In Krishna, you see the total personality from every angle. He is multi-dimensional. Krishna is the full blossoming of human potential. You can see him sitting silently like Buddha, and you can see him dancing. You can find him in a war field, and you can find him as the best friend; you can even find him as being a very mischievous child. In Krishna, the personality — the existence — has blossomed completely from all angles.
Joy is the sole object of search of every being, of every soul. Whenever one searches, whatever one searches for, one is looking for joy — the search is simply for joy. Krishna is absolute joy, absolute bliss. Nothing whatsoever could take away joy from Krishna! In the presence of pure bliss and joy, all complaints and troubles vanish. Life appears like a play. Everything is a play. Everything is a game. That’s why Krishna calls it “leela” — a game. Once, Queen Kunti told Krishna, “Krishna, I wish I had more troubles.” He asked, “Why, sister? Why are you wishing for trouble?” She said “You were always with me when I had troubles. Now, there is no trouble, the war is over, and I have become Queen Mother. But you are going away! Nothing equals the joy of your company — no comfort, no pleasure. Any misery is tolerable in your presence, for your presence is so great. I can trade all the pleasures in the world for a moment of your presence. I can tolerate all the miseries in the world — in the universe — for a moment of your company.”
Kunti spoke these words with tears in her eyes. At that time, Krishna gave her more knowledge of the Being. He said, “Look, I am in you — as you. There is not a place in this planet, where I am not. The fools think of me as my body, but I am not the body. People do not really know my real nature. The body has eight aspects: earth, water, fire, air, ether, mind, intellect and ego but I am the ninth. I am beyond this. They think I am a human being. Though I am in the body, I am not this body. Though I am working through the mind, I am not the mind. I am not what you see me as. I am much more than what you perceive me as. I am present in your heart as you — and anytime you need me, feel free to call me. I’ll be right there with you, and take you out of your troubles and difficulties. You can count on me.”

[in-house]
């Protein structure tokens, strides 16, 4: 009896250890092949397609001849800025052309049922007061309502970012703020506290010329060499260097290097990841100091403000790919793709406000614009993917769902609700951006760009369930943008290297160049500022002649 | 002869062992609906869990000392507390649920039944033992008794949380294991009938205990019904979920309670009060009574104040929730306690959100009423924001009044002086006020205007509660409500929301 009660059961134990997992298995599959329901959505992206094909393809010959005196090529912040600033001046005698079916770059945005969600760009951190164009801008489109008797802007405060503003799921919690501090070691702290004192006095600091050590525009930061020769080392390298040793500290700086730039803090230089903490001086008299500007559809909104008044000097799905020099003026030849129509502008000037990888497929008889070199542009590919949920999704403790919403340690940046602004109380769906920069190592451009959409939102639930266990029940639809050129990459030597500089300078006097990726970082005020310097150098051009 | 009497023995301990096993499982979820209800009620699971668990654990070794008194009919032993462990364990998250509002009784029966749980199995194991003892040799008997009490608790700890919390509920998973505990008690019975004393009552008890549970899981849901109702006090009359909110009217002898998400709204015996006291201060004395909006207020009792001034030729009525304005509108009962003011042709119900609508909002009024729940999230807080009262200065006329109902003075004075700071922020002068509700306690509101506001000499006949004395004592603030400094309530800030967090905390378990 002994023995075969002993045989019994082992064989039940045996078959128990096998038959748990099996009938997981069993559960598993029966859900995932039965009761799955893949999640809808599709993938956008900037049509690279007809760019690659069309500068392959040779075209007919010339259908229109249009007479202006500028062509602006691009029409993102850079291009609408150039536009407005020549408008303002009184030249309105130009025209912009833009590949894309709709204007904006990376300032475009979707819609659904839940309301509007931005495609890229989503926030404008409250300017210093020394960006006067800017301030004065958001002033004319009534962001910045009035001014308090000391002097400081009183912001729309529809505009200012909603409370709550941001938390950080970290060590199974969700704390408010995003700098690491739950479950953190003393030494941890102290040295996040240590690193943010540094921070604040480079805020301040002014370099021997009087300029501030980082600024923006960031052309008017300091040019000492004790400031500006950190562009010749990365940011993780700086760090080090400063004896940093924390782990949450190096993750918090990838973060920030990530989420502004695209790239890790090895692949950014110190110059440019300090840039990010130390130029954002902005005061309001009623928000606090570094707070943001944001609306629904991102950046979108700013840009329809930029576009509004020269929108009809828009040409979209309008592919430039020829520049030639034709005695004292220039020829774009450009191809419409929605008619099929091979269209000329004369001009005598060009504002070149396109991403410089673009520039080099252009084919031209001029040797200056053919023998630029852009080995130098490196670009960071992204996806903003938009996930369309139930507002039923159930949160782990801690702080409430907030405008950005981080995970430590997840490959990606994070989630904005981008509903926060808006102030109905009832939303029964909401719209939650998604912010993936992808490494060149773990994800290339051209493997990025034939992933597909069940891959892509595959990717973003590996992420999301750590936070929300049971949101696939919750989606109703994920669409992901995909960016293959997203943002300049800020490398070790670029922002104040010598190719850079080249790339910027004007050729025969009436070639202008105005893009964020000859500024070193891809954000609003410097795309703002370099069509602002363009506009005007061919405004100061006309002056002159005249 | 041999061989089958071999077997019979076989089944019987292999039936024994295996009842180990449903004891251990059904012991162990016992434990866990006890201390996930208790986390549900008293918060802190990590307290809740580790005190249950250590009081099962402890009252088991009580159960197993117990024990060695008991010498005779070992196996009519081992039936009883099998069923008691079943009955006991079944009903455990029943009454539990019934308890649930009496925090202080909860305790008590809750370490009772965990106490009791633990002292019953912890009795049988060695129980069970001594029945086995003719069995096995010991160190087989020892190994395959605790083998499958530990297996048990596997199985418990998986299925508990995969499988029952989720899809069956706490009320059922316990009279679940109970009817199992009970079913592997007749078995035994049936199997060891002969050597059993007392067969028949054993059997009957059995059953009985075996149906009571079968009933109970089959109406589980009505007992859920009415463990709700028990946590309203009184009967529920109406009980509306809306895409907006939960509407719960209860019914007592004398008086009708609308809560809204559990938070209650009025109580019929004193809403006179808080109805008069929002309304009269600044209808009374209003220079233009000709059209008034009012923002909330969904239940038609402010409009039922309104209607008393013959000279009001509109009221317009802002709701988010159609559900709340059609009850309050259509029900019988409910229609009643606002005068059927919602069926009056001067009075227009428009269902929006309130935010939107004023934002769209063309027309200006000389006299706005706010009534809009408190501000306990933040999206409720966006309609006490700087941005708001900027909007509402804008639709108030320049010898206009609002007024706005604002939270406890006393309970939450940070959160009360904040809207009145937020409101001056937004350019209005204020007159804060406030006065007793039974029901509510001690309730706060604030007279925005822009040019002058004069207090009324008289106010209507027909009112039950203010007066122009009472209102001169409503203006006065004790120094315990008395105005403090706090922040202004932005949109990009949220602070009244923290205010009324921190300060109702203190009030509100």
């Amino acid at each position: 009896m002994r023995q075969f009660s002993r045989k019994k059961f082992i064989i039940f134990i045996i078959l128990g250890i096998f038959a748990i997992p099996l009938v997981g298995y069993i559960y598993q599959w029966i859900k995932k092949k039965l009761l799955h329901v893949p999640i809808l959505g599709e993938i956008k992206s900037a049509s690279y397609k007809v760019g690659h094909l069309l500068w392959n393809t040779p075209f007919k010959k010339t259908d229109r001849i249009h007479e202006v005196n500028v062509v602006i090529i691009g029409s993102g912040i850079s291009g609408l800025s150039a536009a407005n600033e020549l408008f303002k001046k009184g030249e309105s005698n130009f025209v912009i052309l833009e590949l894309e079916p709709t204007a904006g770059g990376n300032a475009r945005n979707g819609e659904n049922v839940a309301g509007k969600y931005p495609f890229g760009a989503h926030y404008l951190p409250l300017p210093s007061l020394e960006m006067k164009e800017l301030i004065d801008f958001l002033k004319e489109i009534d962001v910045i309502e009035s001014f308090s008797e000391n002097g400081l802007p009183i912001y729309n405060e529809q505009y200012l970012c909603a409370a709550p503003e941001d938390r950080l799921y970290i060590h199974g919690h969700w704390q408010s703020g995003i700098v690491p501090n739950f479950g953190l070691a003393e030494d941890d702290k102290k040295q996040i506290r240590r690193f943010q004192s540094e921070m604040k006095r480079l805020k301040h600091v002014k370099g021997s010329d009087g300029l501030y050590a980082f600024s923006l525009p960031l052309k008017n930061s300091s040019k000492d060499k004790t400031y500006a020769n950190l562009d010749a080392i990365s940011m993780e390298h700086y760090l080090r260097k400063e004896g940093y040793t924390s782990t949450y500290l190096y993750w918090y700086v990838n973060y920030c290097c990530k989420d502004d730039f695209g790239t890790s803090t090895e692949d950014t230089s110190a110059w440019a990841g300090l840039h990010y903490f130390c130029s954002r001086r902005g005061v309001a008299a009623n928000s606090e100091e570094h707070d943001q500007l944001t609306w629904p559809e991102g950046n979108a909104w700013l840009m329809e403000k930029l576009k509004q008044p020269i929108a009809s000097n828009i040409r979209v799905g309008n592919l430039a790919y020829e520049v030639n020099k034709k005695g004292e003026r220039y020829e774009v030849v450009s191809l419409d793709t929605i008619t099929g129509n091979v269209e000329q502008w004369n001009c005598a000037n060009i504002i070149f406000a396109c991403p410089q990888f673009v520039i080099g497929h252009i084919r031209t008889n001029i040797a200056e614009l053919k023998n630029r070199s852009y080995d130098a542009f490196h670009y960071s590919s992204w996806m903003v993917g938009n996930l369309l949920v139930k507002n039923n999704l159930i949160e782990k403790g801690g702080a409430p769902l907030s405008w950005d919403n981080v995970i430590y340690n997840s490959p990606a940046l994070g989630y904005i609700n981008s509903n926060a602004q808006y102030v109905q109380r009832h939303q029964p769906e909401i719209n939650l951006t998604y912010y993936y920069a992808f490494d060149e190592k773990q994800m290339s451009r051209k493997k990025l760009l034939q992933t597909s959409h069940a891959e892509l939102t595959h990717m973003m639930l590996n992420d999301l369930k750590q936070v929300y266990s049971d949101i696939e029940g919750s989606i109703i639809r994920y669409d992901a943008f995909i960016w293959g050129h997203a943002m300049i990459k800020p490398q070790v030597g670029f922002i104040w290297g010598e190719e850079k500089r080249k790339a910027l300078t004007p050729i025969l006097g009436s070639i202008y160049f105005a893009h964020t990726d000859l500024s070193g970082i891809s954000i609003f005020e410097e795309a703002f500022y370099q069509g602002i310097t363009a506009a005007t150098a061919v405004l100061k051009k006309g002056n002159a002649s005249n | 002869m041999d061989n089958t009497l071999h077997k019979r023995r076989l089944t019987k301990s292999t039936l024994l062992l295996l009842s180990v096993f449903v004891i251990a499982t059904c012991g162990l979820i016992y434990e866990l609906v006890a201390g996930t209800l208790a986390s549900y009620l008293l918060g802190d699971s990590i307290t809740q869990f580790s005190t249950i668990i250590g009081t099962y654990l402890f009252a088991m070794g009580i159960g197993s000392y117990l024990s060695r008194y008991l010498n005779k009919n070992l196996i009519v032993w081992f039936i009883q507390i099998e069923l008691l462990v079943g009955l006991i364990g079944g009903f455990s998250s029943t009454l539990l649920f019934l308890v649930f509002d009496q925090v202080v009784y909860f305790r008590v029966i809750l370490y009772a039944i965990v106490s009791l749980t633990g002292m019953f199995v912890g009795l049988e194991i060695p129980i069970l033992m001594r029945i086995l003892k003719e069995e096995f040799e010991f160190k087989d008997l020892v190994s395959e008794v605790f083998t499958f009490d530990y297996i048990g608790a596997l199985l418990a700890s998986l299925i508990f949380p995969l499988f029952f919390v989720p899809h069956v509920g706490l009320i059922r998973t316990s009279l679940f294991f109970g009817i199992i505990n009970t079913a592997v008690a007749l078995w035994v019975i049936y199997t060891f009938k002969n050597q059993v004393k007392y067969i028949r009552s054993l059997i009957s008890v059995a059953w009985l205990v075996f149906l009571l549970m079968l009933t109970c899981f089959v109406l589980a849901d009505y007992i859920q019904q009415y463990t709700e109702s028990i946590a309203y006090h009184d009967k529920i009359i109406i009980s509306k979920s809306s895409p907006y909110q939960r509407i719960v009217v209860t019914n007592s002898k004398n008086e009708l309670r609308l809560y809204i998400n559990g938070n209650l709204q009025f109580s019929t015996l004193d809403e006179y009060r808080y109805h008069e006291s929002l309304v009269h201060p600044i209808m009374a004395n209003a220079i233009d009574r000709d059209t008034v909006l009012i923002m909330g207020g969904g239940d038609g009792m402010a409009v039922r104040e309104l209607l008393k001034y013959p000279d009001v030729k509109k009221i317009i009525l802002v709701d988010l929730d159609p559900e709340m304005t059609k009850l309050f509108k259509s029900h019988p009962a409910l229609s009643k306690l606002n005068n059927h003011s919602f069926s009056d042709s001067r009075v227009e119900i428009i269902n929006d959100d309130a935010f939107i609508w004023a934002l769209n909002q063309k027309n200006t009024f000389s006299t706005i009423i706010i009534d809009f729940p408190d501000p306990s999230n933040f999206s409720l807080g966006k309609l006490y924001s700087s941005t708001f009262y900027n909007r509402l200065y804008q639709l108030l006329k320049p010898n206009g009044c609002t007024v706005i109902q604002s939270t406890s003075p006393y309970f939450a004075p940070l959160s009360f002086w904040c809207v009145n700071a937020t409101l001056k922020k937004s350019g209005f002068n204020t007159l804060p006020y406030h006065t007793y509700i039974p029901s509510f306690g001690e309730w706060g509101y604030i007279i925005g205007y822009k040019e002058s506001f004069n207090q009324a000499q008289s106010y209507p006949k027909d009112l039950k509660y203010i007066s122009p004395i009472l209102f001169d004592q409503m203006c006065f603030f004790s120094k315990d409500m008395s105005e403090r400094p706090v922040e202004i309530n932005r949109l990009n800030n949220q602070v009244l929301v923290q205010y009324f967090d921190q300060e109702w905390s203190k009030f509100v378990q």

This wisdom, this humility, is unparalleled.
When a story was written in ancient days, people never wrote it like they were reporting history. They would never say that somebody was born on such and such a date, or lived in such and such a place, during such and such a date, or died on such and such a date. They did not bother about dates. They did not bother about history at all! Even within the story, they never allowed limits to enter! A story could depict unlimited infinity. An event could also depict infinity. So, when a story goes beyond time, it becomes timeless and ageless and that story is for any age, at any time.
When Arjuna asked Krishna about the knowledge Krishna was giving (recited as the fifth chapter in the Bhagavad Gita), Krishna said, “This yoga — this knowledge of yoga that I am giving to you now, I had given to somebody, fifteen thousand years ago… ” Arjuna immediately said, “What?! Ishkwaku lived so long ago, but you are born now… How is it possible that you could have taught this yoga to Ishkwaku and others? Those people were born thousands of years ago!” Krishna replied, “My dear, both you and I have come here several times. I know it all –– and I remember you. You do not remember. It is not just once that I am here. I am eternal — continuing in consciousness.”
Krishna then promises (as given in the Bhagavad Gita), “I’ll come again and again when it is needed. In the time cycle, when people forget yoga, when people forget this knowledge, when they forget how to go into themselves (how to become hollow and empty, how to get into the source of the being), then I’ll come… and I will come again and again to revive this knowledge. I will come again and again so that every fortunate one gets this knowledge. ”
Source: Excerpts from ‘Krishna – Absolute Joy’
(Today’s Tree of Knowledge in this auspicious week is dedicated to the late Soodhakur Ramlallah, a committed philanthropist and contributor to the Mauritius Times. May his soul, through the mercy of Lord Krishna, rest in peace.)